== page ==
A while ago we posted about the reception that Chubbins got when it released last month on the Wii U eShop. Having rounded up and summarized the community's thoughts, I thought it would be fun to also share our own perspective as developers. Hopefully it will be an informative and entertaining look at the creative process behind the game. There may be some spoilers here and about, but since Chubbins is all about gameplay there really isn't much to spoil.
So, you may have heard already that my brother Toby and I have our gaming roots firmly planted in the NES days. We grew up on classics like Mega Man, Zelda and Mario, and we've pretty much stuck solely with Nintendo systems over the years. Needless to say it's incredibly exciting to be developing our own games for the Wii U.
(By the way, there's a price drop starting on 7/24 for Chubbins, just so you know)
The concept behind Chubbins originally came together in March 2013. We were looking to make a solid break-into-the-market title for iOS, yet something the two of us could still bring together in a reasonable amount of time on a $0 budget. Years ago our cousin, henceforth known as Dangerous Dan, had made a hilarious little game in Game Maker called Psychedelic Tapeworm. Not only did Toby and I both like the game for it's own crazy sake, but it had an interesting mechanic in that there weren't any solids, so touching your surroundings determined how you moved. Toby at one point even started evolving the idea into his own game called Psyber Sphere, but he never finished it. So, we decided to revisit the idea together as Dahku.
For such a game, where the player essentially bounces around, we knew we needed a round protagonist. As the artist of the team, I just started sketching up whatever sort of ideas came to me until I'd filled up a page with potential heroes for our adventure. Gradually we narrowed it down to three choices, then two, and we had a really hard time choosing between the finalists. In fact, I ended up modeling both characters so that we could get a feel for how they'd look in 3D and in motion, and we plugged them into the base game engine that Toby was working on at the time. In the end we had to bring in some family opinions to help us decide. As adorable as "Fan Man" was, the bunny won out. He felt a little more fun, and potentially friendly to casual gamers. At the same time, we really liked that he had attitude, and looked nothing like the rest of the rabbits you'll find on the App Store with their shiny, bulging eyes and their open smiles with big buck teeth.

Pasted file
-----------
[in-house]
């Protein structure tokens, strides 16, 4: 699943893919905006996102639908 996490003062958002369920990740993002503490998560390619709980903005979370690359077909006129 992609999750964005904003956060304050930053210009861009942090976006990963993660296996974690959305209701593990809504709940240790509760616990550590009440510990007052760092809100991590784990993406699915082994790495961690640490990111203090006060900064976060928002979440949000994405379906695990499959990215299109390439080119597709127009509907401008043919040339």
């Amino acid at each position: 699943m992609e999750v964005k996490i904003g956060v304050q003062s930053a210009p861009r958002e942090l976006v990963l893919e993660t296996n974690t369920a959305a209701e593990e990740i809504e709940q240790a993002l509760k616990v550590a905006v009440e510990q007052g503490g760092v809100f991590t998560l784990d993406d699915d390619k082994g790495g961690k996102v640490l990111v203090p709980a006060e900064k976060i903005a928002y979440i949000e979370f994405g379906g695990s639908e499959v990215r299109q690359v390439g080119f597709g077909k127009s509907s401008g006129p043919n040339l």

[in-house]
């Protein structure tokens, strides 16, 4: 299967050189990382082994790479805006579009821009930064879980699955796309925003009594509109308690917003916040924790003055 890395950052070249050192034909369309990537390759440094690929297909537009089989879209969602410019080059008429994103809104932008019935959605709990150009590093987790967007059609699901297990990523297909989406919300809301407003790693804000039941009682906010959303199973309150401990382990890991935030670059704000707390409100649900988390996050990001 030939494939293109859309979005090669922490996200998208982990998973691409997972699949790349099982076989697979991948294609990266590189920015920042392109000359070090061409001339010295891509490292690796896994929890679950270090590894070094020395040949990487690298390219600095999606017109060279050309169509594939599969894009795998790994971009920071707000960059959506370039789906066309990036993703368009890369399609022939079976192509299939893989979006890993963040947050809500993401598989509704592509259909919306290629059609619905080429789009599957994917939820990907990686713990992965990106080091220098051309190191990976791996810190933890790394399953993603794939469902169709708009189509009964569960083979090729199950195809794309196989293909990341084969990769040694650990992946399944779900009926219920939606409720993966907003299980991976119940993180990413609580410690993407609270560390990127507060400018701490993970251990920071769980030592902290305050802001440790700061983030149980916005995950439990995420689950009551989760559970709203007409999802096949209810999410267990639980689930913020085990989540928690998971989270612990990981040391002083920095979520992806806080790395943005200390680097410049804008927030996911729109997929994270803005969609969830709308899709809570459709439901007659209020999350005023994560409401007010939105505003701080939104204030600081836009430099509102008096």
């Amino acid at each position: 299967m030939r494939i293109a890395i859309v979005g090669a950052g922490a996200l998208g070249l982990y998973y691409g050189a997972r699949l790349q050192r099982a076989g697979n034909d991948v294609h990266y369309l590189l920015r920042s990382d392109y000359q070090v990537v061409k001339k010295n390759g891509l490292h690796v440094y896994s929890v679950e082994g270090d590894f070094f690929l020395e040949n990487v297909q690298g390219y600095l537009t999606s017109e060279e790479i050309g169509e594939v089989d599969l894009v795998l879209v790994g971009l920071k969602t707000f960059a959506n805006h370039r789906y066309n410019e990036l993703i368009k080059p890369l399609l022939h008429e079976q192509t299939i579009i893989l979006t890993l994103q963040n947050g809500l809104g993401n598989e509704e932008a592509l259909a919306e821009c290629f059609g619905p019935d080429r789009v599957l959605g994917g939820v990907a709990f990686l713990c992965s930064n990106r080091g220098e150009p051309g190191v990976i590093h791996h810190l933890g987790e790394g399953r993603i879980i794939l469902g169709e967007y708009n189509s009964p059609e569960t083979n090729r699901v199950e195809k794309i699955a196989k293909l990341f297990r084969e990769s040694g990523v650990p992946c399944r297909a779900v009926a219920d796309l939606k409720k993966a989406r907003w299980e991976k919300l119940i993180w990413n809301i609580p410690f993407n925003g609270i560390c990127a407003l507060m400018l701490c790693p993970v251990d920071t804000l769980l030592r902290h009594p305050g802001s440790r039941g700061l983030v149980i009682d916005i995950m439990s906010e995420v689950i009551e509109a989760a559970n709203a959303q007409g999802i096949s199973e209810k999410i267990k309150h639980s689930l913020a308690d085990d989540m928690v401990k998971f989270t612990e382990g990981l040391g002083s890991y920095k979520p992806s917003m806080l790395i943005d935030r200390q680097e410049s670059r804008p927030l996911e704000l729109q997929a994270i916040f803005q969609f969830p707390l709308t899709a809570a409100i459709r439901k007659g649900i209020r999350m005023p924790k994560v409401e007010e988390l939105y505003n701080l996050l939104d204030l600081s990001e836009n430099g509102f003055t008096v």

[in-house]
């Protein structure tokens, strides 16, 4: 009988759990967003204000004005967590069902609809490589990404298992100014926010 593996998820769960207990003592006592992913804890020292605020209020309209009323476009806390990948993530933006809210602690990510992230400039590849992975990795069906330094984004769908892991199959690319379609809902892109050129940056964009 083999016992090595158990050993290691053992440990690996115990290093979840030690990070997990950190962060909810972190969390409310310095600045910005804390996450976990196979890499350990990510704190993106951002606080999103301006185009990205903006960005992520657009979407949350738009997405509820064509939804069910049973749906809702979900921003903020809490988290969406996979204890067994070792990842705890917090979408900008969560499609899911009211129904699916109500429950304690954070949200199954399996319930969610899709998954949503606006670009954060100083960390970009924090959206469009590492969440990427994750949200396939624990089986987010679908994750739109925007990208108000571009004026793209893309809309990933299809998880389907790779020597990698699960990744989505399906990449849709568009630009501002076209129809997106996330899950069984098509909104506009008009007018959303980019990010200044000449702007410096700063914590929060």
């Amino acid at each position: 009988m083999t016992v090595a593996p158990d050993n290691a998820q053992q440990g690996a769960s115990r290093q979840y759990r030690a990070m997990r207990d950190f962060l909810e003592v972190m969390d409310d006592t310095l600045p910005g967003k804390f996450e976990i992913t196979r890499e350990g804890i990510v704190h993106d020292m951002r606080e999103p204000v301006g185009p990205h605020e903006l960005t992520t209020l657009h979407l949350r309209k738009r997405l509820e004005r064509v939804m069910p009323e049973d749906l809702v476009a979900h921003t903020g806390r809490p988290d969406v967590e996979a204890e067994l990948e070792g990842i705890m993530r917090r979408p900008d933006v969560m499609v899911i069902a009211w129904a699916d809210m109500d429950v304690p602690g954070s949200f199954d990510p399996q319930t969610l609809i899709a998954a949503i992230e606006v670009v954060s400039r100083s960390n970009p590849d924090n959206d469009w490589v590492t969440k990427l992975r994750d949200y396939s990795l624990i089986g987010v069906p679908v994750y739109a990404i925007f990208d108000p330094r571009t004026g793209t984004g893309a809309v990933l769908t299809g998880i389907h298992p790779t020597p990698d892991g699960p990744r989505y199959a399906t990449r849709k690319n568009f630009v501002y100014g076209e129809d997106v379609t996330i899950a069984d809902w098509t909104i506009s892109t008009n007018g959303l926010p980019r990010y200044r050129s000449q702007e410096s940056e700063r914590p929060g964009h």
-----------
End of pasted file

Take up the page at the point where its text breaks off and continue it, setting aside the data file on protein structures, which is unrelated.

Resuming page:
If you're making a Fantasy adventure, a space shooter, or whatever, you can start to visualize your game's world and whatnot while still not being sure what your knight, ship, or whatever may look like. For this game though, it wasn't until we finally decided on the hero that we could start to flesh out other aspects like using carrots and clovers for items, and a rabbit's natural enemies like badgers and hawks. Looking back on it, I think this process was a pretty unusual way to go about things.
We also chose to use the psychedelic concept as a style influence, in honor of Dangerous Dan's original work. So, why is this bunny bouncing from here to there across these weird worlds? While Chubbins is all about gameplay, we of course wanted to include some hint of a story, and we decided that all the weirdness would eventually be explained by the presence of the poisoned, purple carrot. If you've seen the ending, you know that his appetite was his undoing, and led him through five worlds of torture before finally waking up. That being our approach, we thought it would be fun to incorporate some subtle indications that Chubbins' surroundings, like the purple carrot, were tainted by man. So we ended up giving all the enemies some sort of manmade item, like the fezes for the hawks and bowler hats for the badgers, and so on.
Of course you can only develop a game so far without a proper title. We considered a lot of obvious options like "Bunny Bounce" and such, but nothing felt right until we decided on CHUBBINS, for both the game and the bunny himself. The name had a bit of family history behind it--referencing certain chubby people since 1993--and it just seemed right. We were unaware at the time that there was an unfortunate, alternate meaning that would leave people across the Internet chuckling. What can you do, huh?